Celebrity therapist Dr. Phil Stutz has a magnificent exercise to calm down anxious people: Shut the fuck up for a second, and think about all of the things that you’re thankful for—not the big things like being alive—the little things like having clean laundry or seeing a traffic light turn Green. And it works. Eventually you reach a place of calm where you’re not the Last Man On Earth and reason prevails.
So, as I enter the most sentimental time of the year, I know that I am thankful for little things. I’m thankful that people who are not my Mom listen to the show; that my guests have been so kind and candid; that I can record this podcast in my apartment and drink beer while doing it.
And I’m thankful to people who made this show possible just because I asked them to. The brilliant artist Shannon Jager designed my site. My friend since we were fucking fourteen years old Chris MacDonald drew our logo. Sam White and Bronson Allen provided moral support and alcoholism.
We’ve got a lot of great episodes coming up. Non-white male guests included. I’m not getting tired of this, so you better stick around, too.
So, Happy Holidays, to you, the people that care! I love you all.
In short, as Seth (please come on the show) has said: “It’s a good life if you don’t weaken.”
It really is.
Mark Kingwell is a philosopher at the University of Toronto. His work in political theory, ethics, aesthetics, and criticism has made him one of Canada’s most renowned public intellectuals. And he’s the reason Barry became a philosophy major. (We’ll see how that turns out.) We spoke with Mark about his childhood obsession with Trudeau-era nationalism, living in Kensington Market as an undergrad, and the intersection of philosophy and pop culture. Mark also spoke about the tension of working within elitist institutions, civility’s relationship with political violence, and how it’s kind of hard to beat what we got going on in Hogtown.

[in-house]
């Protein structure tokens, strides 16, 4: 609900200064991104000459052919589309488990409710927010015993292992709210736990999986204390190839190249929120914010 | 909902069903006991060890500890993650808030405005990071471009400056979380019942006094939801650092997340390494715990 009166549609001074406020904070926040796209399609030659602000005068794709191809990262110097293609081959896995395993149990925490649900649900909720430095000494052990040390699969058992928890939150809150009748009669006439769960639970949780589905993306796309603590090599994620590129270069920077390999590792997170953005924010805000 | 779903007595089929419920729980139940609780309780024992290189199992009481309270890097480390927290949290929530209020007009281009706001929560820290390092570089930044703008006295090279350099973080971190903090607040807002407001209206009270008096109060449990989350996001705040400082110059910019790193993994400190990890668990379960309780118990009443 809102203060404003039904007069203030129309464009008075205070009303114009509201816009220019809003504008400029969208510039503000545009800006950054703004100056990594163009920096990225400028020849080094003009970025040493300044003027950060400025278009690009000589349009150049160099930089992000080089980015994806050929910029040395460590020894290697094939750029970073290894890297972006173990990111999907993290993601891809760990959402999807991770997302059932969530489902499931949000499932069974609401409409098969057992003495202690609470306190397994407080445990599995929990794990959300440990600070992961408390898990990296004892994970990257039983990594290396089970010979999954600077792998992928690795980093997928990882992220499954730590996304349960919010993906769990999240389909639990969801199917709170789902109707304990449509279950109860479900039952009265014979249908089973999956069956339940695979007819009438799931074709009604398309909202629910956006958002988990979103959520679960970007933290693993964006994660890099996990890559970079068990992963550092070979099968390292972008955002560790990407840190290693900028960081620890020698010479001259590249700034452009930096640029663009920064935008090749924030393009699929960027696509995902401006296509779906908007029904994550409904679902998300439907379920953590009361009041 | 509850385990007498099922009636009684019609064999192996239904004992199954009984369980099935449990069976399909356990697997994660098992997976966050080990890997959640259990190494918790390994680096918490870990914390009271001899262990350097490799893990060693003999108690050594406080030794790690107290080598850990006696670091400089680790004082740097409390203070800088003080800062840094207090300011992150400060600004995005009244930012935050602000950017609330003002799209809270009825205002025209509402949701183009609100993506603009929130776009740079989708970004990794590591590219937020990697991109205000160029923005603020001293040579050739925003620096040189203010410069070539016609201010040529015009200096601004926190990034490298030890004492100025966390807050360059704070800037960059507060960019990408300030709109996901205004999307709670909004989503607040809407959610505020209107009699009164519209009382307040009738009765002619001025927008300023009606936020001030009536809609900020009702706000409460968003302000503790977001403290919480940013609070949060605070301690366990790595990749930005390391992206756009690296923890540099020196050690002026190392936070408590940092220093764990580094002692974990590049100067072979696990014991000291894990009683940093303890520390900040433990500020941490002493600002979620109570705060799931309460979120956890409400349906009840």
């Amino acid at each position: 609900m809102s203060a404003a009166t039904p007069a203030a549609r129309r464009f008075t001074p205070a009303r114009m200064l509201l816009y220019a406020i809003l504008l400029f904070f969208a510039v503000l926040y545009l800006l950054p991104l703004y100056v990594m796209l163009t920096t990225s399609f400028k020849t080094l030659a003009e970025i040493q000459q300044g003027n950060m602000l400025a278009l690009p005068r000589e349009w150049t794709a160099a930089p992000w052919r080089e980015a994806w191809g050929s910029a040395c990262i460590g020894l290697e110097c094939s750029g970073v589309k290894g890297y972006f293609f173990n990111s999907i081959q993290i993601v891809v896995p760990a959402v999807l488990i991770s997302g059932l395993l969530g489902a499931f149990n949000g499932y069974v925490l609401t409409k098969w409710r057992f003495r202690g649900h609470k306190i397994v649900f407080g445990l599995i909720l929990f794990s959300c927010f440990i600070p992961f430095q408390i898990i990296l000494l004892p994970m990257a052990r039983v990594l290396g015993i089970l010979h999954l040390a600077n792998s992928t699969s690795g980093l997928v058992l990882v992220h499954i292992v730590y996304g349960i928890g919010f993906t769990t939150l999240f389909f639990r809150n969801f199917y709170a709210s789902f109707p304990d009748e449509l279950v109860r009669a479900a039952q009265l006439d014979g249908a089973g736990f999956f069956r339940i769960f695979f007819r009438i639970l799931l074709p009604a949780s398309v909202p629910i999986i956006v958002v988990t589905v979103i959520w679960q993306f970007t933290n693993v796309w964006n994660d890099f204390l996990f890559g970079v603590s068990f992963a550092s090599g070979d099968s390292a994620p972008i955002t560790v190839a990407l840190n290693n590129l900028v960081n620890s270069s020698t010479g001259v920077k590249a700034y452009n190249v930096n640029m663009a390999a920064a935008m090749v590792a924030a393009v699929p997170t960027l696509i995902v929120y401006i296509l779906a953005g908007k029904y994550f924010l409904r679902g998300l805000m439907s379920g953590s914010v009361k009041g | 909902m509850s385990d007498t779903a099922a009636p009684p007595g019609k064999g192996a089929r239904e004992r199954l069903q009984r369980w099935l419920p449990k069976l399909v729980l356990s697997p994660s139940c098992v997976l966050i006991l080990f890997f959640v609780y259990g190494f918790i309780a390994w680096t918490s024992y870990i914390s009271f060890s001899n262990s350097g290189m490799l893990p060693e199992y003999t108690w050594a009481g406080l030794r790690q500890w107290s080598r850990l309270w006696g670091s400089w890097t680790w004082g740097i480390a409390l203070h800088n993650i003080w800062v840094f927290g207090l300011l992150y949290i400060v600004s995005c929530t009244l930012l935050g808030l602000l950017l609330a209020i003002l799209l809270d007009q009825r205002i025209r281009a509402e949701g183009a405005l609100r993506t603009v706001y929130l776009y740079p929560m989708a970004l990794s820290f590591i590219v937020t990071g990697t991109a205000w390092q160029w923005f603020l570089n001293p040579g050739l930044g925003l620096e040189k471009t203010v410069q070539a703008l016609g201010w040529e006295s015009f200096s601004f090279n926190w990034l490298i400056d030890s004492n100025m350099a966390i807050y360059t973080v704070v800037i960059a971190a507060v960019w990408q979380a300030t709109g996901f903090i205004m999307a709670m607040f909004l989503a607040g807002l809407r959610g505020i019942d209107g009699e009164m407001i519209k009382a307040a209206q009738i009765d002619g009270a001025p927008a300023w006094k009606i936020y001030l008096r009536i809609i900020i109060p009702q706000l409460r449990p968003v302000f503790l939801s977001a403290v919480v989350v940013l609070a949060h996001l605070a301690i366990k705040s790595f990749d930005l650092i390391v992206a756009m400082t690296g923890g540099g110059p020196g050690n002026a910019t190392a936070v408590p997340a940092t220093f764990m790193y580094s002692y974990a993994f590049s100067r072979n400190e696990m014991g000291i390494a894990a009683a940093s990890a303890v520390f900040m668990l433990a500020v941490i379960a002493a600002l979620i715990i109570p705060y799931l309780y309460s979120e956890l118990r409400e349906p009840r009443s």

Desmond Cole is project coordinator at City Vote and a staff writer for Torontoist. Most notably, Desmond covered the Ferguson protests following a grand jury’s choice not to indict white police officer Darren Wilson in the killing of black youth Michael Brown. We spoke with Desmond about the resolve of Ferguson’s protestors, whether it’s possible to be an objective reporter in the face of tragedy, and how many people can’t seem to admit that they’re scared of black people. Desmond also talked about how blogging led to his career in journalism, Toronto’s denial of its own systemic racism, and still, why Hogtown is an amazing place.
John Lorinc is a lifelong Torontonian and current midtowner. John’s words have appeared in the Globe and Mail, Toronto Star, and The Walrus, and he’s a senior editor at Spacing. John spoke with us about his Hungarian Jewish roots, how he became a Hogtown expert by accident, and what it was like to
suffer cover four years of the Fords. He also talked about being independent in a Left and Right world, whether some version of John Tory will rule Toronto for eternity, and why, despite all of our faults, he still loves Toronto.
John Semley is a freelance writer living in West Queen West. The former city editor of the A.V. Club Toronto, his writing has appeared in the Globe and Mail, Toronto Star, and The Walrus. John and Barry also share the same barber. John spoke with us about why he hates self-identifying as a writer, reading for pain and pleasure, and The Onion‘s failure in Hogtown. He also talked about the fine line between being an asshole and a contrarian, NOW Magazine’s knack for survival, and why you don’t have to leave Toronto to be successful.